The nonprofit is part of a network of independent conservative groups that have either been established or increased their visibility in the wake of the Citizens United decision. They include the Karl Rove-linked American Crossroads and the Koch brothers-funded Americans for Job Security. The Alliance for America's Future is connected to both of those groups through Michael Dubke, who is listed as a controlling officer for a super PAC, Partnership for America's Future, set up by the Alliance for America's Future. Dubke is a founder of Americans for Job Security and owns media firm Black Rock Group with American Crossroads political director Carl Forti.

In the 2010 election, the Alliance for America's Future spent nearly $700,000 across six congressional races. Its biggest investments were $360,000 to oust Rep. Timothy Bishop (D-N.Y.) and $272,000 to elect Sen. Rob Portman (R-Ohio). Portman won, but so did Bishop. The group also ran ads at the state level in favor of Nevada gubernatorial candidate Brian Sandoval in his successful primary bid against incumbent Republican Gov. Jim Gibbons.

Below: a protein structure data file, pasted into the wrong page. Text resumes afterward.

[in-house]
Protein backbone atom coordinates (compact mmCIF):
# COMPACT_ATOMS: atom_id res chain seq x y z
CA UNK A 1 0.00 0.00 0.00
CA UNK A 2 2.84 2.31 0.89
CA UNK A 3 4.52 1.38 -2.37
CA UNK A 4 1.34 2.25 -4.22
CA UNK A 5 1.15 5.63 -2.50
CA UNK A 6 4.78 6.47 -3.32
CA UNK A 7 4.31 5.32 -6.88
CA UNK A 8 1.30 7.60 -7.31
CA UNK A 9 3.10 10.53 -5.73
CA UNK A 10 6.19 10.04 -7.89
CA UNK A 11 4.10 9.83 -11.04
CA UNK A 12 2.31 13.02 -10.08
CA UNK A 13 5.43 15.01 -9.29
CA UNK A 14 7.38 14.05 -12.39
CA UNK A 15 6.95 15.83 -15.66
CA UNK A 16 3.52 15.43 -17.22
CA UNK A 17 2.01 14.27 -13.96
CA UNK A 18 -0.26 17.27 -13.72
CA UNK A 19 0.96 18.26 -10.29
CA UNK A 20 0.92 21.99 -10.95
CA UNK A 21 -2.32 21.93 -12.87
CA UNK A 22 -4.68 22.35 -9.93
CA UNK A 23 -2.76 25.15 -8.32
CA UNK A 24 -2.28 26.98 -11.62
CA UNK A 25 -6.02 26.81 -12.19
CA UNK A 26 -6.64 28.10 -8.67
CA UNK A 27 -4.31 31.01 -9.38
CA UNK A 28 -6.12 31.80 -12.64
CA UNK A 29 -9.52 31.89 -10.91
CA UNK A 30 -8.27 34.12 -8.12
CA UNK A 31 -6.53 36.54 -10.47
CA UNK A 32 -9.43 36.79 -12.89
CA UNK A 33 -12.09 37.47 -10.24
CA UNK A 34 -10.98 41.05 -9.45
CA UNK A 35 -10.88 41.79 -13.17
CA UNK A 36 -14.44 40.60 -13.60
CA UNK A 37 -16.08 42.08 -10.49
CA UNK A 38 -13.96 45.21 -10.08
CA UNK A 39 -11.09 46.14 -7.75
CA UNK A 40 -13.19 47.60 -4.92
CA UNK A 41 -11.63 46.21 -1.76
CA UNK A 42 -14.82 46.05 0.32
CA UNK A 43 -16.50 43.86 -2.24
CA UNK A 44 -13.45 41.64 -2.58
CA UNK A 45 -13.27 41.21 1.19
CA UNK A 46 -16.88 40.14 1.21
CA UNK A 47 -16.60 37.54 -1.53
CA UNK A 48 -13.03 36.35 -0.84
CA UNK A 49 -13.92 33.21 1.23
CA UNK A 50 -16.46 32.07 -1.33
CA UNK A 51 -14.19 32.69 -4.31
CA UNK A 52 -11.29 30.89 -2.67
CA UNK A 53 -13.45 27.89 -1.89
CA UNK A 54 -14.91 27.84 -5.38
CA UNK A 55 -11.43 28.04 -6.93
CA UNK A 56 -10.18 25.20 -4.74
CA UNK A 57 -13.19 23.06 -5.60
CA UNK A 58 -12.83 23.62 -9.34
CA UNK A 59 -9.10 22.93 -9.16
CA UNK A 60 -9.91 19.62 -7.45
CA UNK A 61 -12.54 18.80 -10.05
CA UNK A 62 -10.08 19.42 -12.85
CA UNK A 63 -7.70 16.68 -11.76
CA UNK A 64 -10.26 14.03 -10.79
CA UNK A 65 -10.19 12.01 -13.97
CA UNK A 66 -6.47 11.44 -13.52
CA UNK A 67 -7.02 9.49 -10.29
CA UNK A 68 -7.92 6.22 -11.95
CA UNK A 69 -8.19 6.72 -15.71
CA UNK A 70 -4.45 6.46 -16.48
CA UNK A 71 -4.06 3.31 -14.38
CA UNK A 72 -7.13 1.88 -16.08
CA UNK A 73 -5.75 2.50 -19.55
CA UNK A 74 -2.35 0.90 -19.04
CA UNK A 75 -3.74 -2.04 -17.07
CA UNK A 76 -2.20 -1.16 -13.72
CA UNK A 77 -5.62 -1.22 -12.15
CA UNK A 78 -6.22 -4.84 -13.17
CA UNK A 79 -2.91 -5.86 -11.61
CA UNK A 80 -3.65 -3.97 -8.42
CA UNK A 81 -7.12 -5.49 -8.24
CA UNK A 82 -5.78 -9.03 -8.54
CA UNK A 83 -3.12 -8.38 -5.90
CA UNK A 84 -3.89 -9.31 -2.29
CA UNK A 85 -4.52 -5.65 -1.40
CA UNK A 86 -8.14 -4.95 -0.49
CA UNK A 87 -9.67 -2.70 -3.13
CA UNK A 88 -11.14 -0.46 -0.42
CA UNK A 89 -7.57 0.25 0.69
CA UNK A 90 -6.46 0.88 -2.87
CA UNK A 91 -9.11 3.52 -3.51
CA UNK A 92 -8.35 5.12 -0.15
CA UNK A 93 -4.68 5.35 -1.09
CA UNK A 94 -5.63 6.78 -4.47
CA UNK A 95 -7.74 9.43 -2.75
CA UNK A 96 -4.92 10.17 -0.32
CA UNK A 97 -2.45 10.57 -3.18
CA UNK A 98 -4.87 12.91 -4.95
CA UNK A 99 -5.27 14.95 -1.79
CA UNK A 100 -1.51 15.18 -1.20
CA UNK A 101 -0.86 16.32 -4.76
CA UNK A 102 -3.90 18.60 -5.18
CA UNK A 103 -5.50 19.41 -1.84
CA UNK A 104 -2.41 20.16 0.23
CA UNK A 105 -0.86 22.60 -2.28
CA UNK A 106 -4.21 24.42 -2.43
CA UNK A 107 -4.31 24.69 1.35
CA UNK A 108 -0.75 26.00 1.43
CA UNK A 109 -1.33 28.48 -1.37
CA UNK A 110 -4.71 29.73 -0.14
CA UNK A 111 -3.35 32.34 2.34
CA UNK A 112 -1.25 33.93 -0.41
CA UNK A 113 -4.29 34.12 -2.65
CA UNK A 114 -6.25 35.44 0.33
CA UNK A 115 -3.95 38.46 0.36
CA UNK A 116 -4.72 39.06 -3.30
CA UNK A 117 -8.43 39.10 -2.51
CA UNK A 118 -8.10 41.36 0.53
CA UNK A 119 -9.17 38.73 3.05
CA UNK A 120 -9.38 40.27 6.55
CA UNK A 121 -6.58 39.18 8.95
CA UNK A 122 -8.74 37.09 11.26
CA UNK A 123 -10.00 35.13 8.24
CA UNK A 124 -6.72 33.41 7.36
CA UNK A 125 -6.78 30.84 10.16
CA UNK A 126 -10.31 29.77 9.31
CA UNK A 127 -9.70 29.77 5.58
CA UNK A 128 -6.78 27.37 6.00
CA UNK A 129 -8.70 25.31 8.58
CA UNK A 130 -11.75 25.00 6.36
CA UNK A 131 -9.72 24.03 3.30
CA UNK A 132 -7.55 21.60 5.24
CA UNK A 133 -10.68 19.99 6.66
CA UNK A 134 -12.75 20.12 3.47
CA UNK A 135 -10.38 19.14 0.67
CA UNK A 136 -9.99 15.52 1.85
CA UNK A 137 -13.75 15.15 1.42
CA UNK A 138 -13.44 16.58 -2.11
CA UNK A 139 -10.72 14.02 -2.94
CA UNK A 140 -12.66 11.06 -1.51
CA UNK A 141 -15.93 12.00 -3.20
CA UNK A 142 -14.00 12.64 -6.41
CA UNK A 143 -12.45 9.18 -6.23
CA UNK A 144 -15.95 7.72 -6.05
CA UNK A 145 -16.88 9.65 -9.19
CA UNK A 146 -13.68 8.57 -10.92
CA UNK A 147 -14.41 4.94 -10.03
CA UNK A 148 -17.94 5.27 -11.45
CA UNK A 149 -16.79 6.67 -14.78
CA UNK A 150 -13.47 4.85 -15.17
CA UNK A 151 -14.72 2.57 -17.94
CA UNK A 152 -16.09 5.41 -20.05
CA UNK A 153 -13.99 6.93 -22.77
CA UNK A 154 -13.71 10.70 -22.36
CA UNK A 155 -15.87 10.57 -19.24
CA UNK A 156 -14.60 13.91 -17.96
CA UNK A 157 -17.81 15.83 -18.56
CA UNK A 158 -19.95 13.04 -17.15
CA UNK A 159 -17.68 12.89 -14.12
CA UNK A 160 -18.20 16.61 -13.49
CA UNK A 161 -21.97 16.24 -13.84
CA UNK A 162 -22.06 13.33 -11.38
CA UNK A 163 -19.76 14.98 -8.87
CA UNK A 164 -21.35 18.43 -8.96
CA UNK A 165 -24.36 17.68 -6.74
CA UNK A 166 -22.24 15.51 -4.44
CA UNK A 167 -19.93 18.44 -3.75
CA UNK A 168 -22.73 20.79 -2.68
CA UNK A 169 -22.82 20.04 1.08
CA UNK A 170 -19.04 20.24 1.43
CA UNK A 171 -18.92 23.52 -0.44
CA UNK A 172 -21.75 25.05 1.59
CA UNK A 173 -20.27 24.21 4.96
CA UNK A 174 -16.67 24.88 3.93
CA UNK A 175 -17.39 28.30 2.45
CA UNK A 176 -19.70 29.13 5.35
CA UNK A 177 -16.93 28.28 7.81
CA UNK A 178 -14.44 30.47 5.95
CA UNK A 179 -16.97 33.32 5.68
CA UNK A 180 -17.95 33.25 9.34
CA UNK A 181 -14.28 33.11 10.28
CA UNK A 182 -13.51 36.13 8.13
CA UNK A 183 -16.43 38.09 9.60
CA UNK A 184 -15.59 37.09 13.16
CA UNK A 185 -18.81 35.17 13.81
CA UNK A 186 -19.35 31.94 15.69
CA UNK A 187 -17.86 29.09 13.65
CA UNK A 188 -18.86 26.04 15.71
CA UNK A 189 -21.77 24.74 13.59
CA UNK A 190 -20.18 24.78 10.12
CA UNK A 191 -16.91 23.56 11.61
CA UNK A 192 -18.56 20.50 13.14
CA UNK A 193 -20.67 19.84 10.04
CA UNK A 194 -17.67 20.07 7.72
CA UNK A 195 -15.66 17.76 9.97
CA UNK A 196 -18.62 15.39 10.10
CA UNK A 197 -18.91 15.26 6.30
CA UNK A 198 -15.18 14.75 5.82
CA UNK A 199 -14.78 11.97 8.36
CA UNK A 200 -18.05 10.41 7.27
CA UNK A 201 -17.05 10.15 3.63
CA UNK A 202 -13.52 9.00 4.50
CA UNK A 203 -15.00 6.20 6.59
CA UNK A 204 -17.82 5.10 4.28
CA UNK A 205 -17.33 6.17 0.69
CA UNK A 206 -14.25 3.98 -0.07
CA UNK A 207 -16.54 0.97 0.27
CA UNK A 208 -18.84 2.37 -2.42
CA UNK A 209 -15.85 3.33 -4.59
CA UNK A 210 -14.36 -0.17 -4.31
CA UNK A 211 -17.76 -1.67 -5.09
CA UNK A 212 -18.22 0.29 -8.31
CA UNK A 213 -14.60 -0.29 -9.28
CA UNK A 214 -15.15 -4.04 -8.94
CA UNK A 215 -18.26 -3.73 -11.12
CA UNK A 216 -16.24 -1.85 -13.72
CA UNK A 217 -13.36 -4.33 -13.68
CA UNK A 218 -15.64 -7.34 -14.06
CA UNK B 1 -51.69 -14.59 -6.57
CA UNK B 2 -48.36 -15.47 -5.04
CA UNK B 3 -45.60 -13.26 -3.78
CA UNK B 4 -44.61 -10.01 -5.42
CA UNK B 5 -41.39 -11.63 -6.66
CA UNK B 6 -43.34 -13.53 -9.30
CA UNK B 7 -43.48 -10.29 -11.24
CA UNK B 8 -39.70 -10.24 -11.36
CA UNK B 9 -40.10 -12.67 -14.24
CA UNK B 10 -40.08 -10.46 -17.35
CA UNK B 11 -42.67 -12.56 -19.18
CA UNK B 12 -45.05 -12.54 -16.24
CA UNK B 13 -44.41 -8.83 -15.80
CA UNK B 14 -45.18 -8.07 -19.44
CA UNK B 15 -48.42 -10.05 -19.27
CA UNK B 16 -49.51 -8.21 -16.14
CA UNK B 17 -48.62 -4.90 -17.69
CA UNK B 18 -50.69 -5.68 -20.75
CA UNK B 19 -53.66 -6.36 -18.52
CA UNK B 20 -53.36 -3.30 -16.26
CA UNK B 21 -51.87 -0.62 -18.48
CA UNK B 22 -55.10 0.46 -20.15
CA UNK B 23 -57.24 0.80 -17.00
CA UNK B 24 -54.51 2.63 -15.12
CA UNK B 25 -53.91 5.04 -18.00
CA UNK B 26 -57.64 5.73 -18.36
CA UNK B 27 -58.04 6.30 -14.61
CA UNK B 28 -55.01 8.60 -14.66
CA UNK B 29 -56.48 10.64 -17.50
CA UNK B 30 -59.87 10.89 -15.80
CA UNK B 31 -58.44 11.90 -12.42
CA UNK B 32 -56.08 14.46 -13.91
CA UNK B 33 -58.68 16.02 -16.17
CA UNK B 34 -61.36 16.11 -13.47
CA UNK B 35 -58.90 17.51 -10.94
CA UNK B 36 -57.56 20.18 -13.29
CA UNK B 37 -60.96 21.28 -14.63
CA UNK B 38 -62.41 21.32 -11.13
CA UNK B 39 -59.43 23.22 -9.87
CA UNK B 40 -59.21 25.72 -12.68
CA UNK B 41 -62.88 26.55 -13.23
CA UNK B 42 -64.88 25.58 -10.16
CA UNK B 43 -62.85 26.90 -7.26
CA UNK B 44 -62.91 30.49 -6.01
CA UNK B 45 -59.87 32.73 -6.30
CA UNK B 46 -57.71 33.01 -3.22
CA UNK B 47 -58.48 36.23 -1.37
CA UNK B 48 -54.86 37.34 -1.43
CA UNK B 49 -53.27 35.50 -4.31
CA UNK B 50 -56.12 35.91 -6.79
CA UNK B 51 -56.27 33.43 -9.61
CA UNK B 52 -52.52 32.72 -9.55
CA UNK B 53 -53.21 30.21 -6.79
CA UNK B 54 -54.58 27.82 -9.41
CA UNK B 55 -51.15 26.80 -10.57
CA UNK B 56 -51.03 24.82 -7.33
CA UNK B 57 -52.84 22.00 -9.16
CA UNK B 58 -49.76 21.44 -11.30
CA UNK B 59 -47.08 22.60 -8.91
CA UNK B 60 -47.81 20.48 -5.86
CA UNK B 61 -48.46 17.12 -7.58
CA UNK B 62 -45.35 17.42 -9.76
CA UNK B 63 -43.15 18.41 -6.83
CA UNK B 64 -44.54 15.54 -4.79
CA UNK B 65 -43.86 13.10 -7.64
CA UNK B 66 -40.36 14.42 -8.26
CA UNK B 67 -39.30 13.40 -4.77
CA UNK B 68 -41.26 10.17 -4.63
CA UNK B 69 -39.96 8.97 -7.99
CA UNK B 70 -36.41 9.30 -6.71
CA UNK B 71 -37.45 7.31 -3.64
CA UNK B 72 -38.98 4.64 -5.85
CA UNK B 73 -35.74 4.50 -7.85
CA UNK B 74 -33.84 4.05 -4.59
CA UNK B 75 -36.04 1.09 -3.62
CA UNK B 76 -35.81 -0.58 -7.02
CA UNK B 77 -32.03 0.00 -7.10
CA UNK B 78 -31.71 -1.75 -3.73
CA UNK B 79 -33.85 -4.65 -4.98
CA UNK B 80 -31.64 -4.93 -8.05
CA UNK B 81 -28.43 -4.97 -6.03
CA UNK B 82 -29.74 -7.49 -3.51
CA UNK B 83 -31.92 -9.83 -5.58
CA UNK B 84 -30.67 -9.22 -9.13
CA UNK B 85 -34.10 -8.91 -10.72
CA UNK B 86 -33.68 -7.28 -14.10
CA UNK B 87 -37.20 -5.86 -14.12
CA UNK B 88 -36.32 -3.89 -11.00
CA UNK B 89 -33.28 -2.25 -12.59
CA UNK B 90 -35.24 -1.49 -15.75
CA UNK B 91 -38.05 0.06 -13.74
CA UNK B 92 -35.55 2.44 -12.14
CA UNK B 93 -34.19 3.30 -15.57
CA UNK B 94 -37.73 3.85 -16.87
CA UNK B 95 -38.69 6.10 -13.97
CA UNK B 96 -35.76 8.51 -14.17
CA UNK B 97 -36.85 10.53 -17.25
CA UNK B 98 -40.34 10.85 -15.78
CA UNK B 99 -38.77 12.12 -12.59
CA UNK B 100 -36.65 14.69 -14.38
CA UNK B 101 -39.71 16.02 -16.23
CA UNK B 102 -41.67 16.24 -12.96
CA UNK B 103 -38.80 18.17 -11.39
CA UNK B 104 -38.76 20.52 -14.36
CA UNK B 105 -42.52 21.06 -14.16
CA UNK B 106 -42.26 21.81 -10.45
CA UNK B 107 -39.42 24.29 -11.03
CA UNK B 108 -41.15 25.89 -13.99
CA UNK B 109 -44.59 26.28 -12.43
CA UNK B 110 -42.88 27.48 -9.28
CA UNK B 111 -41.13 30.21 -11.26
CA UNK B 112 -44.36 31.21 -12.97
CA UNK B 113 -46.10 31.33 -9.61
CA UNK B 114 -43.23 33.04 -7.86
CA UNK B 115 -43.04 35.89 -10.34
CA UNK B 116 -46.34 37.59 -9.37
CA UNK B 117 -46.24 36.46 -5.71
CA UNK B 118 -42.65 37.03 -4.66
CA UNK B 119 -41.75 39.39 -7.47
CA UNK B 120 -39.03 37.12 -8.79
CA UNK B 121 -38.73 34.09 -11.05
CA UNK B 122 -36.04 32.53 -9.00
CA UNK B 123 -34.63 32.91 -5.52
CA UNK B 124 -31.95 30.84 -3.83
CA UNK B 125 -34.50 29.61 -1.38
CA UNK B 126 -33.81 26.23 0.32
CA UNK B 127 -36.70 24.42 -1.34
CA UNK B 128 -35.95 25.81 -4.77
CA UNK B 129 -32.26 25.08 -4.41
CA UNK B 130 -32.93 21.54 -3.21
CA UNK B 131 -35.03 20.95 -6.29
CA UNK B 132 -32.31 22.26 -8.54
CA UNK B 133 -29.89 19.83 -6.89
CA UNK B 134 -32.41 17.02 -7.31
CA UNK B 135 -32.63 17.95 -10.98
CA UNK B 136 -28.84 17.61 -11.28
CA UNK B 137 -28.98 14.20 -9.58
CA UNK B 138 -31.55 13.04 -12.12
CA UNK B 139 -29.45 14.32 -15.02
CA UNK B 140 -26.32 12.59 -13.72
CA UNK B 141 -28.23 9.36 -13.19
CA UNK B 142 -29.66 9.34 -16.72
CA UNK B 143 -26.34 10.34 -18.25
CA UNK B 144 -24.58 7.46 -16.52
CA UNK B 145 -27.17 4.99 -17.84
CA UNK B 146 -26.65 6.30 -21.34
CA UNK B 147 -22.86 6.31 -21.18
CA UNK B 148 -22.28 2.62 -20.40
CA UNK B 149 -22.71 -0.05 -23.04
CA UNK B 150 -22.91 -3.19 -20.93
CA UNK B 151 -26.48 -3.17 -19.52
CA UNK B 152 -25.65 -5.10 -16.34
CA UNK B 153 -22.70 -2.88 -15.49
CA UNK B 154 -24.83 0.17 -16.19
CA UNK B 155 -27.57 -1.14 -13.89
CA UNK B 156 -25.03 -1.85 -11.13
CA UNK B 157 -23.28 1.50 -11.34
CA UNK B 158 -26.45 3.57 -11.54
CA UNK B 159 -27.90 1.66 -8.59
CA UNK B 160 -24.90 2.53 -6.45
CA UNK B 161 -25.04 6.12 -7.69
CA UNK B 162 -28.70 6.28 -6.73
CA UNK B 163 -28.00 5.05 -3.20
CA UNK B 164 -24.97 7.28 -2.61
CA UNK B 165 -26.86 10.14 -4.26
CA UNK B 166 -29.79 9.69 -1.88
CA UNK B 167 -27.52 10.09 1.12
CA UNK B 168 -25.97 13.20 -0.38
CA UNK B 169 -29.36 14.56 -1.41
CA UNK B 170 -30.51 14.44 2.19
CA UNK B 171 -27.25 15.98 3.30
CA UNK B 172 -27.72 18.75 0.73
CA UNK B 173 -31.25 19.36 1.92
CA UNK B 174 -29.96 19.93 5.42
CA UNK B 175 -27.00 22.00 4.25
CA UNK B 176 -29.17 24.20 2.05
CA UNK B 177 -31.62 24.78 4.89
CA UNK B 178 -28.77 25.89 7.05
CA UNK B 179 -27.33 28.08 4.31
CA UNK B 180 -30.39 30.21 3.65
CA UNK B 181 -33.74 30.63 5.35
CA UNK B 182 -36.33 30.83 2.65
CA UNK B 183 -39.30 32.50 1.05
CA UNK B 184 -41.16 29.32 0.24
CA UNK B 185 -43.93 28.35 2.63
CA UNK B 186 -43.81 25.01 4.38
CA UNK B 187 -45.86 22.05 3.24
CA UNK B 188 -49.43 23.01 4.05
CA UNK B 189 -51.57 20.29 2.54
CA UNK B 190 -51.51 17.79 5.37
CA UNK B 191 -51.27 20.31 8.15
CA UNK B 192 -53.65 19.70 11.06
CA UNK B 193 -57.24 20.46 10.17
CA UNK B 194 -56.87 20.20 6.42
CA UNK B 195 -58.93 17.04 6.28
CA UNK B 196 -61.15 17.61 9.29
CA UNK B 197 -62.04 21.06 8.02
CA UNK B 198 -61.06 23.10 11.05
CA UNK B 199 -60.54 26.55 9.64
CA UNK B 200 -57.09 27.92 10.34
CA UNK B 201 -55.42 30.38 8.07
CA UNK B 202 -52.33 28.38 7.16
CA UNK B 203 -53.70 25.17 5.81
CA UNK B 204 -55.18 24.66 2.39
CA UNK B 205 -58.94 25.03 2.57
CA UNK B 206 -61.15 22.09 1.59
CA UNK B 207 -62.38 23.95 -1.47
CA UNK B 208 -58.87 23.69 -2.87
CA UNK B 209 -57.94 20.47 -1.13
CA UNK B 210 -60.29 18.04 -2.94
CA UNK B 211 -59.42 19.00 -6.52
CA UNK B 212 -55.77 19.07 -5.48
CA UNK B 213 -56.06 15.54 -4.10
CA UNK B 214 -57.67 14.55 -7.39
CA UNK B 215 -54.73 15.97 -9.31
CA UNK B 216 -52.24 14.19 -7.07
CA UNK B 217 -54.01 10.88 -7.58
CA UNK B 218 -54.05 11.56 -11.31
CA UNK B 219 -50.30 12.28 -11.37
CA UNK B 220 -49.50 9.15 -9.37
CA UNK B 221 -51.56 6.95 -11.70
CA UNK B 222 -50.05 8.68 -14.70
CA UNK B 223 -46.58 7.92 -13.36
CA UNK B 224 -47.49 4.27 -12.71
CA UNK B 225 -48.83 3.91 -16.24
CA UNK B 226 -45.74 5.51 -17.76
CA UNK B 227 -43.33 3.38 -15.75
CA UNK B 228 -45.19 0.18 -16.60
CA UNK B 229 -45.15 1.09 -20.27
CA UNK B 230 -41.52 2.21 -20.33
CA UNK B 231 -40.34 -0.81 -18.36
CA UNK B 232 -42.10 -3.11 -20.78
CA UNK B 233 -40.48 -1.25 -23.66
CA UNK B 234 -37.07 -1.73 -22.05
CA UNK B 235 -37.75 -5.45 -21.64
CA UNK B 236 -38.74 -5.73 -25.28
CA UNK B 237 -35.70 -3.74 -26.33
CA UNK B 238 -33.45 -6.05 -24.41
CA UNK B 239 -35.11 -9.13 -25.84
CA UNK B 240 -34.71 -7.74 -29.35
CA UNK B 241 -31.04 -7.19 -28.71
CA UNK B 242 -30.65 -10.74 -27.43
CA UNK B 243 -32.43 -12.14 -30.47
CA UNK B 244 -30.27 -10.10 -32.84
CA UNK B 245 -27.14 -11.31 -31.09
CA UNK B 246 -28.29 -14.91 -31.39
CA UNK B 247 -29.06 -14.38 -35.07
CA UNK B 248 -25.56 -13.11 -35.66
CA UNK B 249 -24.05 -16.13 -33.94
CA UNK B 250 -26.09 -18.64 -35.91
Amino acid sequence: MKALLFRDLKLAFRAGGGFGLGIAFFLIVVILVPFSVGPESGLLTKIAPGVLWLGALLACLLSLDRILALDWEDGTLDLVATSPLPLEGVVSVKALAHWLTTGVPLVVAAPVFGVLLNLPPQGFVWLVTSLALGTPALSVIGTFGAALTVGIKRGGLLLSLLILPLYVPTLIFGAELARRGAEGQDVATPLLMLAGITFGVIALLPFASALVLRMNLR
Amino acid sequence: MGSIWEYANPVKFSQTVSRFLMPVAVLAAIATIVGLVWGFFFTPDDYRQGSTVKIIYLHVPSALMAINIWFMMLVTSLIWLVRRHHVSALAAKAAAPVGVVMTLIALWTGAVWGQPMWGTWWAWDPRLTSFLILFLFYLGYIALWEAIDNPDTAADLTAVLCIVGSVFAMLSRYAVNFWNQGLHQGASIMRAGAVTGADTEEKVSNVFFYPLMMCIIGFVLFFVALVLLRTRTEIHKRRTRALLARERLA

The Sandoval spending turned into a major controversy in Nevada when the Democratic secretary of state, Ross Miller, labeled the group a political action committee, which would have required it to disclose its donors, and subsequently filed suit in state court to block the group from running more ads.

"This out-of-state organization is attempting to influence the outcome of a Nevada election and, at the same time, dodge state law that requires disclosure and transparency in election activity," Miller said in a statement in May 2010.

Miller won initially in court, but the Alliance for America's Future appealed the decision all the way to the state Supreme Court. That court has yet to rule on the group's status.

Donors who give to a group like the alliance are doing so to avoid sticking out their neck publicly when opposing an incumbent governor, as in Nevada, or fighting for a potentially unpopular law. The latter situation came up in Ohio in 2011 when the Alliance for America's Future invested millions of dollars in a campaign to support newly elected Ohio Gov. John Kasich's signature plan to scale back collective bargaining rights for public employees.

The controversial measure sparked major union protests, reminiscent of those seen in Wisconsin after Gov. Scott Walker (R) signed a similar bill, and a campaign to reverse the law through the ballot initiative process. With Issue 2 on the ballot, groups from outside Ohio entered the fray waving millions of dollars.

The Alliance for America's Future alone wound up spending more than $1 million, mostly on mailers to Ohio voters, and refused throughout to disclose its donors to the public.